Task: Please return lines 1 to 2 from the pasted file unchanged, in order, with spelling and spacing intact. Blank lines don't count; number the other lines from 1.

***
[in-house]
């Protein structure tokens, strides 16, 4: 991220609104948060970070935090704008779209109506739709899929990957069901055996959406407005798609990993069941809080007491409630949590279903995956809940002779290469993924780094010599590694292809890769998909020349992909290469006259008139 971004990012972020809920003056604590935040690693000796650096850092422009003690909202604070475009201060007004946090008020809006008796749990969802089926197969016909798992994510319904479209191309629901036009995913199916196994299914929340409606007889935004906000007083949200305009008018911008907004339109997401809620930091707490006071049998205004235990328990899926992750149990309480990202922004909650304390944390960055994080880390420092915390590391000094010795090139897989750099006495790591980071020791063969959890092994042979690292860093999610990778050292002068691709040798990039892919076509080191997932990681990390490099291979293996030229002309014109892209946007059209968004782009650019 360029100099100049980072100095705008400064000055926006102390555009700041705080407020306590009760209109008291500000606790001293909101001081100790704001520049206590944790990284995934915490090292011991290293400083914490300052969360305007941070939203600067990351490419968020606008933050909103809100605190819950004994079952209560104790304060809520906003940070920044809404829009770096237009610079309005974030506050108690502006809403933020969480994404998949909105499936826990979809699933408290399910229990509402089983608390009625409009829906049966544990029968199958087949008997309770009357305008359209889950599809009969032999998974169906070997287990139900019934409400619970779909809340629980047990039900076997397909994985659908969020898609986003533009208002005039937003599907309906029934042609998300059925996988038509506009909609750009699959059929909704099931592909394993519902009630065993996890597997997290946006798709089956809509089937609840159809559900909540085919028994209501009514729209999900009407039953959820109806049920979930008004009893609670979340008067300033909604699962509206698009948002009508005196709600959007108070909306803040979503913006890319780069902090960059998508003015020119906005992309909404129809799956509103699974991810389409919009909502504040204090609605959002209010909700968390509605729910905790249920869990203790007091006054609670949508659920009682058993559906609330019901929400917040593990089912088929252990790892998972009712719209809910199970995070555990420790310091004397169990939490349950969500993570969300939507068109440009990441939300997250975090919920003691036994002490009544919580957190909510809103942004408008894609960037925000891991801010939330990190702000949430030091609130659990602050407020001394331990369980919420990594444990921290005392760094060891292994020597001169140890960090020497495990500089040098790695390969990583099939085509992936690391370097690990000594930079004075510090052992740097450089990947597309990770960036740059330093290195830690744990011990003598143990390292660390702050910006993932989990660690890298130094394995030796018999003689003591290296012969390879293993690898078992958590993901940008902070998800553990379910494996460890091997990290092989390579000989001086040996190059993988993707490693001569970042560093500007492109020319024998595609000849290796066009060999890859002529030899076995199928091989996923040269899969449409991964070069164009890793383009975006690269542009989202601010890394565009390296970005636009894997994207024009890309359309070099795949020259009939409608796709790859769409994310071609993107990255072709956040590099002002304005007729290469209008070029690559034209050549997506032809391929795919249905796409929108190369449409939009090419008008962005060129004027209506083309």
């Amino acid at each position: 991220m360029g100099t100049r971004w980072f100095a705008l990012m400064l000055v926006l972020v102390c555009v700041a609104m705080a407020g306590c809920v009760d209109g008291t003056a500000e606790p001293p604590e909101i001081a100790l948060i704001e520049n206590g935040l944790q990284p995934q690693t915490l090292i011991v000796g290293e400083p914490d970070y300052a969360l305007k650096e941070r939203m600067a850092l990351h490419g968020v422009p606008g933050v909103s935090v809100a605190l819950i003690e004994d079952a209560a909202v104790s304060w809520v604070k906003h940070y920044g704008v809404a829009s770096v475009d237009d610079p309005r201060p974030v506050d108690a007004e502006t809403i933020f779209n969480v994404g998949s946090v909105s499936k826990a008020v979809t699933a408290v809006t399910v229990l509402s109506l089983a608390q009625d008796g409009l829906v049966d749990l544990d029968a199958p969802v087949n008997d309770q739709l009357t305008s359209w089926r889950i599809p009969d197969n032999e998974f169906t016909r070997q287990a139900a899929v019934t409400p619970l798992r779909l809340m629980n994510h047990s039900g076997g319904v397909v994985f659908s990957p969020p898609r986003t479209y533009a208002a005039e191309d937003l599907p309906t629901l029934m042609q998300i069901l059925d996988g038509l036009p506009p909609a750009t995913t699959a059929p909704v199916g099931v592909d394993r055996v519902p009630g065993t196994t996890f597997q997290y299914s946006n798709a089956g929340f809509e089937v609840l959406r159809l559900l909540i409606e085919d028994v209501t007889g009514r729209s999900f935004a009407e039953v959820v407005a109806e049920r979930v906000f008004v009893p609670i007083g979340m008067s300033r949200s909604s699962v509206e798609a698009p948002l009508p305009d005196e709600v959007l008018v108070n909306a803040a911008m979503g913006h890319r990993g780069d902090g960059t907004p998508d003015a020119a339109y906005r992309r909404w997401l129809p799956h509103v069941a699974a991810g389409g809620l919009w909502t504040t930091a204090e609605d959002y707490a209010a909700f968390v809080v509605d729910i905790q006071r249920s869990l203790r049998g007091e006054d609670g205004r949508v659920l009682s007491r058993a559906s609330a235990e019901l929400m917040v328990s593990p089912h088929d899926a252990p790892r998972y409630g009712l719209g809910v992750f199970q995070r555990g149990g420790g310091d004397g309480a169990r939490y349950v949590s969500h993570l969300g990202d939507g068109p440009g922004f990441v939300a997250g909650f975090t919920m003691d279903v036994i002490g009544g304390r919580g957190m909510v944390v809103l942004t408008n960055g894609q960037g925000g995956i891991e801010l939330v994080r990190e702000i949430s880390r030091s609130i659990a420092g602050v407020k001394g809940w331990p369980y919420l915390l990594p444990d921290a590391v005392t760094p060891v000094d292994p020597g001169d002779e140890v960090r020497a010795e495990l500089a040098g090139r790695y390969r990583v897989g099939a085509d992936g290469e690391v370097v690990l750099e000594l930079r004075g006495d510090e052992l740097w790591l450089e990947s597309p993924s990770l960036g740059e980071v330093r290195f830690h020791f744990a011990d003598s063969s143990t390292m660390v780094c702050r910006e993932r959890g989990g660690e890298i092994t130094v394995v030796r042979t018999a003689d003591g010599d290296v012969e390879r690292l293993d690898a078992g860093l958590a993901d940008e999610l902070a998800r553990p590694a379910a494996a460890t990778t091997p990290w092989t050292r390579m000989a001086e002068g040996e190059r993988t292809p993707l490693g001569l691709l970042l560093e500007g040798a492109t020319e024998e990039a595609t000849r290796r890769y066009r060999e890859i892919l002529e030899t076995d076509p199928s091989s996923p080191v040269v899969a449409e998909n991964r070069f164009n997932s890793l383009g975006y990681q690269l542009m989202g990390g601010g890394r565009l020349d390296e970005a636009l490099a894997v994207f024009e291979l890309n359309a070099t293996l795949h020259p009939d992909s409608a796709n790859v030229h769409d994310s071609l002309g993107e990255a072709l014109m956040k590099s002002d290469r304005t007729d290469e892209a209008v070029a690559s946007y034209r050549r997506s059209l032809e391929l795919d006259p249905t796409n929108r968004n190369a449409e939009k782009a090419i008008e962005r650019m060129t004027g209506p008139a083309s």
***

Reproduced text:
[in-house]
């Protein structure tokens, strides 16, 4: 991220609104948060970070935090704008779209109506739709899929990957069901055996959406407005798609990993069941809080007491409630949590279903995956809940002779290469993924780094010599590694292809890769998909020349992909290469006259008139 971004990012972020809920003056604590935040690693000796650096850092422009003690909202604070475009201060007004946090008020809006008796749990969802089926197969016909798992994510319904479209191309629901036009995913199916196994299914929340409606007889935004906000007083949200305009008018911008907004339109997401809620930091707490006071049998205004235990328990899926992750149990309480990202922004909650304390944390960055994080880390420092915390590391000094010795090139897989750099006495790591980071020791063969959890092994042979690292860093999610990778050292002068691709040798990039892919076509080191997932990681990390490099291979293996030229002309014109892209946007059209968004782009650019 360029100099100049980072100095705008400064000055926006102390555009700041705080407020306590009760209109008291500000606790001293909101001081100790704001520049206590944790990284995934915490090292011991290293400083914490300052969360305007941070939203600067990351490419968020606008933050909103809100605190819950004994079952209560104790304060809520906003940070920044809404829009770096237009610079309005974030506050108690502006809403933020969480994404998949909105499936826990979809699933408290399910229990509402089983608390009625409009829906049966544990029968199958087949008997309770009357305008359209889950599809009969032999998974169906070997287990139900019934409400619970779909809340629980047990039900076997397909994985659908969020898609986003533009208002005039937003599907309906029934042609998300059925996988038509506009909609750009699959059929909704099931592909394993519902009630065993996890597997997290946006798709089956809509089937609840159809559900909540085919028994209501009514729209999900009407039953959820109806049920979930008004009893609670979340008067300033909604699962509206698009948002009508005196709600959007108070909306803040979503913006890319780069902090960059998508003015020119906005992309909404129809799956509103699974991810389409919009909502504040204090609605959002209010909700968390509605729910905790249920869990203790007091006054609670949508659920009682058993559906609330019901929400917040593990089912088929252990790892998972009712719209809910199970995070555990420790310091004397169990939490349950969500993570969300939507068109440009990441939300997250975090919920003691036994002490009544919580957190909510809103942004408008894609960037925000891991801010939330990190702000949430030091609130659990602050407020001394331990369980919420990594444990921290005392760094060891292994020597001169140890960090020497495990500089040098790695390969990583099939085509992936690391370097690990000594930079004075510090052992740097450089990947597309990770960036740059330093290195830690744990011990003598143990390292660390702050910006993932989990660690890298130094394995030796018999003689003591290296012969390879293993690898078992958590993901940008902070998800553990379910494996460890091997990290092989390579000989001086040996190059993988993707490693001569970042560093500007492109020319024998595609000849290796066009060999890859002529030899076995199928091989996923040269899969449409991964070069164009890793383009975006690269542009989202601010890394565009390296970005636009894997994207024009890309359309070099795949020259009939409608796709790859769409994310071609993107990255072709956040590099002002304005007729290469209008070029690559034209050549997506032809391929795919249905796409929108190369449409939009090419008008962005060129004027209506083309």